The BBC has refuted Fujifilm UK?s claims that the Radio 2 presenter Jonathan Ross had suggested live on air that the company no longer makes film.
The denial comes after Fujifilm?s marketing team despatched a man dressed as a roll of Fujifilm to the BBC Radio studios in central London while Ross was live on air, in a bid ? they said – to ?prove him wrong?.
The giant film mascot ? dubbed ?Superia Sam? ? was sent to the Radio 2 offices in Great Portland Street armed with products including, crucially, a bag of films.
Fujifilm claims that during one of his Saturday morning shows the radio presenter said the company ?didn?t make film anymore?.
However, a spokeswoman for the BBC programme hit back telling us that ?the producer recalls that Jonathan did mention Fujifilm? – but she claimed that he actually said something along the lines of ?I wonder if they still do film??. The spokeswoman added: ?He didn?t make a statement saying “no they don?t?.?
The mascot (pictured) made it as far as the Radio 2 reception area where it posed for photo opportunities.
The following week, Jonathan Ross gave away the products brought in by the massive Fuji mascot, as prizes in a competition for listeners.
Darren Peake, marketing manager at Fujifilm Photofinishing said: ?Digital cameras are obviously hugely popular but at Fujifilm we still believe there is a place for film. When we heard that Jonathan Ross had said on air that we had stopped making film, we had to take action. It was a bit of a guerrilla opportunity, but it came off and got the message across to millions of listeners.?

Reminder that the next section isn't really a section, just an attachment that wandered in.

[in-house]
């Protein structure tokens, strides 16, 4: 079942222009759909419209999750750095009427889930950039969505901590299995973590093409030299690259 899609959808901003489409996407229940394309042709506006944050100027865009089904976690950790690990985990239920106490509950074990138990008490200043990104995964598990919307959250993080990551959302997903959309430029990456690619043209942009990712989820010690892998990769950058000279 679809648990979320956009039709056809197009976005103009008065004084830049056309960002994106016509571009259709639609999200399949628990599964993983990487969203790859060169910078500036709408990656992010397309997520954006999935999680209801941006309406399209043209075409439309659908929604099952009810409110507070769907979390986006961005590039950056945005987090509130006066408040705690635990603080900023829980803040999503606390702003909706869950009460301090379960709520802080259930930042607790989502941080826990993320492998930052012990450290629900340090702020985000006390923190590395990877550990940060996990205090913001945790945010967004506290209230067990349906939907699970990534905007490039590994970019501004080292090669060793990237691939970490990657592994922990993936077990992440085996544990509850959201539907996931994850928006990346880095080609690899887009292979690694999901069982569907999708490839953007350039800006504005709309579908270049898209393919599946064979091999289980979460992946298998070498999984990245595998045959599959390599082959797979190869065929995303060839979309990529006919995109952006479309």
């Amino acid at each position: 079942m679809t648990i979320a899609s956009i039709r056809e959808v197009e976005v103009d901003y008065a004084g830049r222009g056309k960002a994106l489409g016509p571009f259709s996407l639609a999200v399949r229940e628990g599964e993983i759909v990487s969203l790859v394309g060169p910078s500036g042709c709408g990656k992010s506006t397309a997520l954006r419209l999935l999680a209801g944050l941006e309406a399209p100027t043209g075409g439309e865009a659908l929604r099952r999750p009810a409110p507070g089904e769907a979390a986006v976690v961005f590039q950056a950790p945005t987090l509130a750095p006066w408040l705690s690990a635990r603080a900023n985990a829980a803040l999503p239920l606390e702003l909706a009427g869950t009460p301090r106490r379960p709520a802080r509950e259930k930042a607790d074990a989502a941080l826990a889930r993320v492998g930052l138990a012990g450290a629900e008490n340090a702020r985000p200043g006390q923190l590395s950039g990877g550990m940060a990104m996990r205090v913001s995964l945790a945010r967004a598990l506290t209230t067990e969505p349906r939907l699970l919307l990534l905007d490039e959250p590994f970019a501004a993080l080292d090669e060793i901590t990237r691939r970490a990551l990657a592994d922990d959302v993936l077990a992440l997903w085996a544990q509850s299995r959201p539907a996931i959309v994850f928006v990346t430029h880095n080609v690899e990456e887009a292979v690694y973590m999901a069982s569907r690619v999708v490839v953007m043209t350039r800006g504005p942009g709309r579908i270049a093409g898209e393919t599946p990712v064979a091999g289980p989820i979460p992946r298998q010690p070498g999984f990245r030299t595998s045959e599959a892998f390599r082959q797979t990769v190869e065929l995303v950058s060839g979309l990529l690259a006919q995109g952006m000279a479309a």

In March Fujifilm slammed a report in The Times newspaper that wrongly stated it had announced its withdrawal from the traditional film and camera business.
At the time Will Rolls, Fujifilm’s marketing manager for Digital Imaging, told us: ‘We are not withdrawing from the film business. We are still committed to film production. It is still a vibrant market.’ However, he added: ‘There is no doubt that the declining demand for film is bringing about a need to restructure.’ The controversy came after the Japanese company announced the axing of 5,000 jobs worldwide ? many of which relate to film production ? though none were expected to affect the UK consumer.